“This training is just to reinforce government’s policy, to provide the highest quality of service to the public and to visitors whether they come to tour or with skills for Guyana’s development. We must view this training in terms of what we are doing to harden our passport against fraudulent activities,” Minister of Citizenship, Winston Felix, said at the opening of the weeklong workshop.
He said that the United Kingdom, through its High Commissioner, Greg Quinn, has agreed to assist the Guyana government to upgrade the skills of the immigration officers and for them to leave a lasting impression on visitors and passengers.
Felix indicated that often persons attempt to transport illicit substances including cocaine and even traffic persons. He noted that this must be identified and stopped at the immigration level.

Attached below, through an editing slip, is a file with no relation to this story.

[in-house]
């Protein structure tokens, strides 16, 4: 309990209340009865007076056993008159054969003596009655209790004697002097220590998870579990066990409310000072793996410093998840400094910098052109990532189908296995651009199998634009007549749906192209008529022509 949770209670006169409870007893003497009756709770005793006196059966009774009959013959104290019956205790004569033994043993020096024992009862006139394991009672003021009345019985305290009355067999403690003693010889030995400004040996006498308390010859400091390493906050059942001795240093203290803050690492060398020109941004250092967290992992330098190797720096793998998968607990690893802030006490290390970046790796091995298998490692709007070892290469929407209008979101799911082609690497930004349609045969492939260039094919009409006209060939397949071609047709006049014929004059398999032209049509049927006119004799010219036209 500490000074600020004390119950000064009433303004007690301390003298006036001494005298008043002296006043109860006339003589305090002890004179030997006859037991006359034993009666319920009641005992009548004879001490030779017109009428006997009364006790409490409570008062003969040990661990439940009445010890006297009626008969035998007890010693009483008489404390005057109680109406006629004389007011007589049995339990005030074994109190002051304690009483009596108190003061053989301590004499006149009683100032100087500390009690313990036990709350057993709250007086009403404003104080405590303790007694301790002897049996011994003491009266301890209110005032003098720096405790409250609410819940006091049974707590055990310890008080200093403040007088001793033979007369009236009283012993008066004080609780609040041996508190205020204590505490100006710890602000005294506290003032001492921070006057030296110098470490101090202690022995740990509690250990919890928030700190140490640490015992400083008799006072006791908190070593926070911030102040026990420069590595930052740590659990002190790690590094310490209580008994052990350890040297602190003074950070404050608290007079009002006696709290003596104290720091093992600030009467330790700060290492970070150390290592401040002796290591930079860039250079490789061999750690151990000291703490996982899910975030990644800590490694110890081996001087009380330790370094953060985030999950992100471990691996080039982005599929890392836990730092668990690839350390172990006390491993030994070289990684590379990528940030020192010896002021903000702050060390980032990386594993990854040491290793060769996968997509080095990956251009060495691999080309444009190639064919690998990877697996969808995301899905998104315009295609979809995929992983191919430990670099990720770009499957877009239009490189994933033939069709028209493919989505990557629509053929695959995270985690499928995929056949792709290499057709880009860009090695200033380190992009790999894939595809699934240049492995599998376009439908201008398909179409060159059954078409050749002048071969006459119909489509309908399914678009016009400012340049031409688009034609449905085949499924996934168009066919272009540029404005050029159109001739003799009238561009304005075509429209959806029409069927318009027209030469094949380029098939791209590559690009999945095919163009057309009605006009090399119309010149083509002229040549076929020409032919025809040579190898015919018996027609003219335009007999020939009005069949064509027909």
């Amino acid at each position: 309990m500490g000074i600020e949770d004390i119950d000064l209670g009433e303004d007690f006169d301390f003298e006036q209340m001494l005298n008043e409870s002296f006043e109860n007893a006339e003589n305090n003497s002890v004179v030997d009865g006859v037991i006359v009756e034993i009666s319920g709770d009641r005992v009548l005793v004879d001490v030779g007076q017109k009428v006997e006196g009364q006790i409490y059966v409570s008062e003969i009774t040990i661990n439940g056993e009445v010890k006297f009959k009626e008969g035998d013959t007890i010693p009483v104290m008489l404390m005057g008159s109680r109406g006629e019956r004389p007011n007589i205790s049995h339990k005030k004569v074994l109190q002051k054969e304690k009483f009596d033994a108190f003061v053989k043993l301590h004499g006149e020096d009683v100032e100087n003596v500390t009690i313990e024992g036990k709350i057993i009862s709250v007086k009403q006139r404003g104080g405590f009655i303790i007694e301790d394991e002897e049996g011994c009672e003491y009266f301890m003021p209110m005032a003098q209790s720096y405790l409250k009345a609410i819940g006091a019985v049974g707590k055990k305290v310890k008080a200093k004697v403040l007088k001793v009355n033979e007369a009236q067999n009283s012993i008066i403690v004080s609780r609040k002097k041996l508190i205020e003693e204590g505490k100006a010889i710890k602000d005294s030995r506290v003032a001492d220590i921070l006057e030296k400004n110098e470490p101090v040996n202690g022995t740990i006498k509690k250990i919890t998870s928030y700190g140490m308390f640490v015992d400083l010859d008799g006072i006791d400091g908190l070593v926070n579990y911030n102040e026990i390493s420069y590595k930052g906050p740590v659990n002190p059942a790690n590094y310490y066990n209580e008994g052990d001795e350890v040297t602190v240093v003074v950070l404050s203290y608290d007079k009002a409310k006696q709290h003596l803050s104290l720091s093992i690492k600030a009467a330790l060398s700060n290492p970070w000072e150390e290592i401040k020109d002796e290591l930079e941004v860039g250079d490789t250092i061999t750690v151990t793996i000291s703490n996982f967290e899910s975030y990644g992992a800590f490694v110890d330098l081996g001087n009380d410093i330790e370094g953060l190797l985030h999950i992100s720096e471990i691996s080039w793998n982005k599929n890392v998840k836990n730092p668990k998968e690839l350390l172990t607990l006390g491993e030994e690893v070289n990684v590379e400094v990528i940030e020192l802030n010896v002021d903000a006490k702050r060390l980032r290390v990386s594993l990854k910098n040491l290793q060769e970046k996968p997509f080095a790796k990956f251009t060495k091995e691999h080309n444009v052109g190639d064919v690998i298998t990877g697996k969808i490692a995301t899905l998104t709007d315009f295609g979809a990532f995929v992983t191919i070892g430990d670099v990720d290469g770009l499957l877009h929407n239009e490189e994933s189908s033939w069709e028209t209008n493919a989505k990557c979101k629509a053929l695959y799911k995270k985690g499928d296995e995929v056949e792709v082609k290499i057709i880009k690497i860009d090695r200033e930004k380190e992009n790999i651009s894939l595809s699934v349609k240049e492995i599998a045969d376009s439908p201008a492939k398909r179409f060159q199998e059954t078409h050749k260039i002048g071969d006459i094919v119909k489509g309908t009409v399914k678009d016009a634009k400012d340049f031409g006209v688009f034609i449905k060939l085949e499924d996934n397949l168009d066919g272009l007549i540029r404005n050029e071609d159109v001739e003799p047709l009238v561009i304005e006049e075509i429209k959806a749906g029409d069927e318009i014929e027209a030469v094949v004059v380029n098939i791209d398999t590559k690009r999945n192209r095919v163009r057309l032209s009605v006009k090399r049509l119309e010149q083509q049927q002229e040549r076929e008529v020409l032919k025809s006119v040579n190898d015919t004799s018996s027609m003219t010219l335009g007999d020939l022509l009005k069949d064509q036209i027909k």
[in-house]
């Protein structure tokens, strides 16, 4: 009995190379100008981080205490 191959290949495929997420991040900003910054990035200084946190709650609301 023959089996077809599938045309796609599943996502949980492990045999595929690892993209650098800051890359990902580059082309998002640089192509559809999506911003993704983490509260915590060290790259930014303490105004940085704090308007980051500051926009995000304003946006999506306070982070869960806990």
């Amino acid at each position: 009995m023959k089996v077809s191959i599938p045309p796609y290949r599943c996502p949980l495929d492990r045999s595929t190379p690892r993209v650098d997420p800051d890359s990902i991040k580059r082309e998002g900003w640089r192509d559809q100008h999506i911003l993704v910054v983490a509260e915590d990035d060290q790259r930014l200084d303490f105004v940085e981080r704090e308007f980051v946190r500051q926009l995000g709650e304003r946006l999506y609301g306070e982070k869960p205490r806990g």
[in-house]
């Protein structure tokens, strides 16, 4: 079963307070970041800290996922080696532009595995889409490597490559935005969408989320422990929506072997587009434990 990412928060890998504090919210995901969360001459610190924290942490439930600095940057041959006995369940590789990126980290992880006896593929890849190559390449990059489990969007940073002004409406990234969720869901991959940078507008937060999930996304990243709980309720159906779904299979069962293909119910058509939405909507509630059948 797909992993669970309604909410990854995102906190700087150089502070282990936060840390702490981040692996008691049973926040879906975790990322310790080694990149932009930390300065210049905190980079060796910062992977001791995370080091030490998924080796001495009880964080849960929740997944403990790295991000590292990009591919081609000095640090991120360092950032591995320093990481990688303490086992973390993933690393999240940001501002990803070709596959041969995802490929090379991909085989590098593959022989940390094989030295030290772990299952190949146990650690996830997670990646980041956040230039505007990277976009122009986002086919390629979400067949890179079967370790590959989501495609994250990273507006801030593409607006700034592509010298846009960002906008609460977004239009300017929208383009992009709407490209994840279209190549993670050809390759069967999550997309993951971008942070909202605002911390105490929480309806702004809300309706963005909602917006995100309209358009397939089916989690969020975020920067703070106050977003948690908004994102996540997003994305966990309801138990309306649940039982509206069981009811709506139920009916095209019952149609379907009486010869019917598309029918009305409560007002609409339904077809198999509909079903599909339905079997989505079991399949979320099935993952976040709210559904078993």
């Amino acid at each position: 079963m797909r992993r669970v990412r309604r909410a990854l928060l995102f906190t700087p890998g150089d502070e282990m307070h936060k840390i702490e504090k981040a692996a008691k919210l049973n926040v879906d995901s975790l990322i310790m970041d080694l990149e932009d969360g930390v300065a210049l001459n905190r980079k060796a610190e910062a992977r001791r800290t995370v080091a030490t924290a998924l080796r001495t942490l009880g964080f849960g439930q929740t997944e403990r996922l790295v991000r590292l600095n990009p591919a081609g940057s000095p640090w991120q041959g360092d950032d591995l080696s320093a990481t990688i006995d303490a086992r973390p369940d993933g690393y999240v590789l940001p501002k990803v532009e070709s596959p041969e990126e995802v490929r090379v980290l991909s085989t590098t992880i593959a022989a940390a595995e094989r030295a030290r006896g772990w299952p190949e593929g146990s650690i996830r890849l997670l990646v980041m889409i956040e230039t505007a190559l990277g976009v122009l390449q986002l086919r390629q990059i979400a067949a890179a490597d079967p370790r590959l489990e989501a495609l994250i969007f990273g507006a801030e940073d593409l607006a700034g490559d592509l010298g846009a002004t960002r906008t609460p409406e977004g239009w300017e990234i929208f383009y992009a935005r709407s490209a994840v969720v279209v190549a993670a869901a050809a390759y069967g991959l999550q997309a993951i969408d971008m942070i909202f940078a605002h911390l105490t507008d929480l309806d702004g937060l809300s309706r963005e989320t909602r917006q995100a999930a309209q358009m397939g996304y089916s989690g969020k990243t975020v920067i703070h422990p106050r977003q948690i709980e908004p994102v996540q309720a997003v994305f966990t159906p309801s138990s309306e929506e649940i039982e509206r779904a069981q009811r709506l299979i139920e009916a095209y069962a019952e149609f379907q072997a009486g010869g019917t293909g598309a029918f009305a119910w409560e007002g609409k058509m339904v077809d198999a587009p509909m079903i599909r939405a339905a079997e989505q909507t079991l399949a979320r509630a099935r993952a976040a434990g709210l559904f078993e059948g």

The Minister of Citizenship urged the participants to use the information provided to improve their attitude as this would enhance Guyana’s immigration department’s efficiency.
Quinn said the UK’s assistance has been provided by the national crime agency, but there are other areas of assistance where the UK’s experience could be helpful.
“Firstly the overview of human trafficking and how important (is) the immigration service of the police force… secondly to help enhance existing forgeries and interviewing skills of you the immigration officers, to allow you to deal with arriving passengers in line with immigration policy, and thirdly to give you an increased awareness of the latest trends and concerns in the wider Caribbean region,” he added.
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